Siqueiros’ position as a radical communist and active participant in the Mexican Revolution no doubt weighed against his executing a purely decorative response to theme – and he later commented that his response was indebted to his experience of the Mexican Revolution. But his design was by no means purely a Mexican imposition. Instead, standing there above the busy Olvera Street, it drove, as it continues to today, at a hypocrisy at the heart of the American dream (and many a ‘European democracy’) and a tragedy at the heart of the community in which it lay. For in 1932, beyond the veneer of the Olvera street Mexicana, Mexican immigrants were facing what has become an all too familiar fate – resented by a country in the throes of an economic depression and yet highly desired by employers for their cheap and unregulated labour they suffered mass deportations, public resentment and appalling conditions of labour.
Unsurprisingly the society which had commissioned a celebratory mural of Tropical America whilst at the same time subjecting Mexican workers to such privation was not capable of having its hypocrisy beamed down at it for long. Greeted from the outset with hostility by large sections of the media, within six months the two revolutionary gunmen on the right of the image had been whitewashed to obscure the mural’s content from the street below and by the close of the decade the work had been completely buried under a layer of white paint. With the whitewash the mural succumbed to a fate which befell much of the leftist movement of the USA, as their strength waned by the close of the decade and the resurgent right wing did their best to nullify and eradicate the history of organised labour and resistance.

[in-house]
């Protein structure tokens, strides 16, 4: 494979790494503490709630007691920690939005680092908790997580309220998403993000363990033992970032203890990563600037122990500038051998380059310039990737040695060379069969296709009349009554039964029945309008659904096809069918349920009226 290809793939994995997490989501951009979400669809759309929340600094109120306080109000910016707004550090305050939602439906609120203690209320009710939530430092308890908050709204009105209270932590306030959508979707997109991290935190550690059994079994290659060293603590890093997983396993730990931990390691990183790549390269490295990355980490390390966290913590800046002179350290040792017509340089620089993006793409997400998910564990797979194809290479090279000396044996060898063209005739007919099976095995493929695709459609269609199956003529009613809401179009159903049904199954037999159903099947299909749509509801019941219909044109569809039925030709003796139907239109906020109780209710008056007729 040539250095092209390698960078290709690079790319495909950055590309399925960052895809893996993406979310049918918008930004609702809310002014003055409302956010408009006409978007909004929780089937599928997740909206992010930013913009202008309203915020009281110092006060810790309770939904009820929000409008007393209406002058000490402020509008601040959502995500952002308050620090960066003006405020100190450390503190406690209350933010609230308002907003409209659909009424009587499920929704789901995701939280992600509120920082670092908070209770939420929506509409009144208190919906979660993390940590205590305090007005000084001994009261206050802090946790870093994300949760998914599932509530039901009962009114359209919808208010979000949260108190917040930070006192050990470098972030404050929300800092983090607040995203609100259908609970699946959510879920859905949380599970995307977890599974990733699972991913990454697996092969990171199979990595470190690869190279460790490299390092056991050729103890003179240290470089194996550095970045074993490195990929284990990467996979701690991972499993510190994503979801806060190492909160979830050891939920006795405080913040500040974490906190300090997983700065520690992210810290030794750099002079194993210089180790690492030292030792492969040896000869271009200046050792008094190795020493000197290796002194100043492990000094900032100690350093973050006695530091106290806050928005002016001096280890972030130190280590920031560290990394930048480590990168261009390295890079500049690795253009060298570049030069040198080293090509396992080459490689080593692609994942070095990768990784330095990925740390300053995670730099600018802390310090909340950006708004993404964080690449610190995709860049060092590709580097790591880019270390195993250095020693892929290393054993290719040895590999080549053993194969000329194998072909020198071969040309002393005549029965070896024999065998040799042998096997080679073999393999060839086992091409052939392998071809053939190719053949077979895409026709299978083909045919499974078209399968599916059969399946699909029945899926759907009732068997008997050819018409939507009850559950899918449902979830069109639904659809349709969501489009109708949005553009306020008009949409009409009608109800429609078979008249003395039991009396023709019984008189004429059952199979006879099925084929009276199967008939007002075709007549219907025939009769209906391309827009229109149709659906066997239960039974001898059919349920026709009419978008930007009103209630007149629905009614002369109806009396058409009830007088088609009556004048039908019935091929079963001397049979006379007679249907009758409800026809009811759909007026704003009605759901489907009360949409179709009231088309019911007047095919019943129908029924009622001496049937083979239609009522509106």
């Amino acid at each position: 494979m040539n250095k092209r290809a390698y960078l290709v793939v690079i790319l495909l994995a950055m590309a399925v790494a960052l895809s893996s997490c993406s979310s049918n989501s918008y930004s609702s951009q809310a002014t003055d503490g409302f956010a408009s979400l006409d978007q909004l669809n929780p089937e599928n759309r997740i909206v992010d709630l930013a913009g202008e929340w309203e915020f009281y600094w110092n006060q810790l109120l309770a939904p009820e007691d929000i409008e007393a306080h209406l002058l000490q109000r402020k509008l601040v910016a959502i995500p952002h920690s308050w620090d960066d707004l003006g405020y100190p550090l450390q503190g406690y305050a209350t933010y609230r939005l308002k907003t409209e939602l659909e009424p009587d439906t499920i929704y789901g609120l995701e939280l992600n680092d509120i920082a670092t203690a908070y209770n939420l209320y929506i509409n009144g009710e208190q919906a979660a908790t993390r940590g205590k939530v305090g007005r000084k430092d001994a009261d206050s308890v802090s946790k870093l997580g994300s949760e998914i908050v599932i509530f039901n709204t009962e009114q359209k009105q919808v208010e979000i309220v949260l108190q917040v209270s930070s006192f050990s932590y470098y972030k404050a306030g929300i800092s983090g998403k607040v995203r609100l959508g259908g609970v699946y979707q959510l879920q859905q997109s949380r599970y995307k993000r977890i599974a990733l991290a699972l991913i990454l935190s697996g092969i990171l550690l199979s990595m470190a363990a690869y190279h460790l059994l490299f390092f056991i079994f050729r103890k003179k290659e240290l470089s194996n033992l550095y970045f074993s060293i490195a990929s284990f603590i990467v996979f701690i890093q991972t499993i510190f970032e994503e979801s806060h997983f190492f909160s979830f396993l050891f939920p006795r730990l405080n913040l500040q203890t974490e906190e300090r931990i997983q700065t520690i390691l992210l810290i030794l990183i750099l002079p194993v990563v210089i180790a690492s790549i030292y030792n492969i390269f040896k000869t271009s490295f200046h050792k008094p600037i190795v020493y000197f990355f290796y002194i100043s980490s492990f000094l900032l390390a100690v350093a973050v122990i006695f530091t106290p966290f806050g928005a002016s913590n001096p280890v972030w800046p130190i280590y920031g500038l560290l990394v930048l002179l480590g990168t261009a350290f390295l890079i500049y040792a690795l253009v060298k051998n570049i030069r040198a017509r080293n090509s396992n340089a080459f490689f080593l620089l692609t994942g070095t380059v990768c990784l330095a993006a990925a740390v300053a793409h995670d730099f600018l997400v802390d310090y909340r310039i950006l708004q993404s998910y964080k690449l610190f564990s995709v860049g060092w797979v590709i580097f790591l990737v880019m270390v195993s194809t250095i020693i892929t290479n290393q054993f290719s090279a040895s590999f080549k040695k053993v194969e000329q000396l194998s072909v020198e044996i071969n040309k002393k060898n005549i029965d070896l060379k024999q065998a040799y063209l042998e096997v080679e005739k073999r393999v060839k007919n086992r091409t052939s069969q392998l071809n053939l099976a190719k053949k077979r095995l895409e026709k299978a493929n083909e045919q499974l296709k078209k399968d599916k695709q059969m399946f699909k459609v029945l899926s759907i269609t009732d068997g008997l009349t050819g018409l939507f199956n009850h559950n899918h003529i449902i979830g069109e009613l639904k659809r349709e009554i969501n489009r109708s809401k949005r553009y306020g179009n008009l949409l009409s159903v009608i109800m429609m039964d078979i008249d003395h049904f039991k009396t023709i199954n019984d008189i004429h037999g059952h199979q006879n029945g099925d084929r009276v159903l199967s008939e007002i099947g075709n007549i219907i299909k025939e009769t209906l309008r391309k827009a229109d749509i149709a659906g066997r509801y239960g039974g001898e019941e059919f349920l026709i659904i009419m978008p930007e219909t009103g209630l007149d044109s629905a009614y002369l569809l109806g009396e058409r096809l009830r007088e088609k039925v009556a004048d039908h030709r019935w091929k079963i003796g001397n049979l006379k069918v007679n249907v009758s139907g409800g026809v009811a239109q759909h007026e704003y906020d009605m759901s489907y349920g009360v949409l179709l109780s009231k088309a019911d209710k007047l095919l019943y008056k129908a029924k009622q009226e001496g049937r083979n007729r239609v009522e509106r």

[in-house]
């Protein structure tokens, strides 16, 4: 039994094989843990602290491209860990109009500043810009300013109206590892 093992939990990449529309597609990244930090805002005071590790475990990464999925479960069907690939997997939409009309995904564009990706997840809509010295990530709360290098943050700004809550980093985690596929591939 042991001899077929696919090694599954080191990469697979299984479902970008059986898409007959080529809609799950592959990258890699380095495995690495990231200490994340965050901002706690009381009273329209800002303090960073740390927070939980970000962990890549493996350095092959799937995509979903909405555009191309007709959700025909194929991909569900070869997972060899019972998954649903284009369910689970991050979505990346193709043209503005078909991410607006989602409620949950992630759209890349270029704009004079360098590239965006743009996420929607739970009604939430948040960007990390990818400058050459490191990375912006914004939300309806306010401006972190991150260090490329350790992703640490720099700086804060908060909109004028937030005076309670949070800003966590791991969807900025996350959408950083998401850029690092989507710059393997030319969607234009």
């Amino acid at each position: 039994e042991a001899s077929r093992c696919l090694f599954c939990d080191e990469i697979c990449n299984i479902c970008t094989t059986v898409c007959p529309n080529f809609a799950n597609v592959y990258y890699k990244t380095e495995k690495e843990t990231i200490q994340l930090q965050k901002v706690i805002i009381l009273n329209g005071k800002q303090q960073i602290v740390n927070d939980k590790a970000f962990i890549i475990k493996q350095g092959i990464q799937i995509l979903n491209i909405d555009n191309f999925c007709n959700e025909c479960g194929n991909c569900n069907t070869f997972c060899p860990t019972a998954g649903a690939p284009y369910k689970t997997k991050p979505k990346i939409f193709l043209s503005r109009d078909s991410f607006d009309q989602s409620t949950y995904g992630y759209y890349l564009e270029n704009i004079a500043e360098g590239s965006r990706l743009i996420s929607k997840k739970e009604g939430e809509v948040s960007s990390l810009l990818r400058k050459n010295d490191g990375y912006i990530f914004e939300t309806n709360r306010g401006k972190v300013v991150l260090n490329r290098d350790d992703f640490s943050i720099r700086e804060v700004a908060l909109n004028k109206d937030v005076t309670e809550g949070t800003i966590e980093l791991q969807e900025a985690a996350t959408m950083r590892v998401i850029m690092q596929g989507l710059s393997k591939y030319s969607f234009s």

Whitewashing is also a fate which has befallen many succeeding murals that probe too far in the realm of political critique. Here in London Brian Barnes’ 1979 Battersea: The Good, the Bad and the Ugly was destroyed by wrecking balls eighteen months after its completion , Greenwich Mural Workshops anti racism mural was sporadically attacked by the neo-Nazis and the Cable Street Mural consistently attacked by similar groups. Whilst muralists seem accustomed to such attacks – often accepting them as part and parcel of their engagement with wider society – it is worth considering the deep-seated reactionary forces that they reveal. Unlike Vlad the Yellowist’s adolescent scrawls on the Rothko, these are not the lone iconoclasm of individualist promotion seekers. They are active and organised attempts to suppress the ideas embodied in the work.